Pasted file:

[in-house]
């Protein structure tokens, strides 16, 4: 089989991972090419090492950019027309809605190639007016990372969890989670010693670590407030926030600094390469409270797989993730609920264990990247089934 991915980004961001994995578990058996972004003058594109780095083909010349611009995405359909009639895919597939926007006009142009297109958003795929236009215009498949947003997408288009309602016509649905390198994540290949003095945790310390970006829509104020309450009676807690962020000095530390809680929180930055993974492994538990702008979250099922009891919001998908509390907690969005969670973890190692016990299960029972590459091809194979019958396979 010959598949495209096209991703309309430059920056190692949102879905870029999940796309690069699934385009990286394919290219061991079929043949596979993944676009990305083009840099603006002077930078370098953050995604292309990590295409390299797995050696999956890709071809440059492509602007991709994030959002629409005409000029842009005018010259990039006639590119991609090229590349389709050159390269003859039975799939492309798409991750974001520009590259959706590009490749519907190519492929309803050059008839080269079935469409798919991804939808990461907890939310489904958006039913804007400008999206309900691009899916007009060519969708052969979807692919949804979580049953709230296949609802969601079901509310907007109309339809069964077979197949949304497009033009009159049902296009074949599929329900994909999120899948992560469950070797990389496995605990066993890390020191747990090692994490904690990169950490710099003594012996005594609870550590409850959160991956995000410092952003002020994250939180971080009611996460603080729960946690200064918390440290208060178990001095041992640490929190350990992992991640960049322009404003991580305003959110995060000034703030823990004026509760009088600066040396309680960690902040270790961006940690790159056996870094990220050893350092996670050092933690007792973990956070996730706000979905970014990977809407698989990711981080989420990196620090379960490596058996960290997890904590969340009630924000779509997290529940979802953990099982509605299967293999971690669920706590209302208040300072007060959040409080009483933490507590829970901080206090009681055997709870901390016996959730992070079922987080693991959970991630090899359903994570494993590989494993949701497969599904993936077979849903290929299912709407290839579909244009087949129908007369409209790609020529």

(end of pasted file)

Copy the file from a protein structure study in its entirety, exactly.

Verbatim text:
[in-house]
């Protein structure tokens, strides 16, 4: 089989991972090419090492950019027309809605190639007016990372969890989670010693670590407030926030600094390469409270797989993730609920264990990247089934 991915980004961001994995578990058996972004003058594109780095083909010349611009995405359909009639895919597939926007006009142009297109958003795929236009215009498949947003997408288009309602016509649905390198994540290949003095945790310390970006829509104020309450009676807690962020000095530390809680929180930055993974492994538990702008979250099922009891919001998908509390907690969005969670973890190692016990299960029972590459091809194979019958396979 010959598949495209096209991703309309430059920056190692949102879905870029999940796309690069699934385009990286394919290219061991079929043949596979993944676009990305083009840099603006002077930078370098953050995604292309990590295409390299797995050696999956890709071809440059492509602007991709994030959002629409005409000029842009005018010259990039006639590119991609090229590349389709050159390269003859039975799939492309798409991750974001520009590259959706590009490749519907190519492929309803050059008839080269079935469409798919991804939808990461907890939310489904958006039913804007400008999206309900691009899916007009060519969708052969979807692919949804979580049953709230296949609802969601079901509310907007109309339809069964077979197949949304497009033009009159049902296009074949599929329900994909999120899948992560469950070797990389496995605990066993890390020191747990090692994490904690990169950490710099003594012996005594609870550590409850959160991956995000410092952003002020994250939180971080009611996460603080729960946690200064918390440290208060178990001095041992640490929190350990992992991640960049322009404003991580305003959110995060000034703030823990004026509760009088600066040396309680960690902040270790961006940690790159056996870094990220050893350092996670050092933690007792973990956070996730706000979905970014990977809407698989990711981080989420990196620090379960490596058996960290997890904590969340009630924000779509997290529940979802953990099982509605299967293999971690669920706590209302208040300072007060959040409080009483933490507590829970901080206090009681055997709870901390016996959730992070079922987080693991959970991630090899359903994570494993590989494993949701497969599904993936077979849903290929299912709407290839579909244009087949129908007369409209790609020529």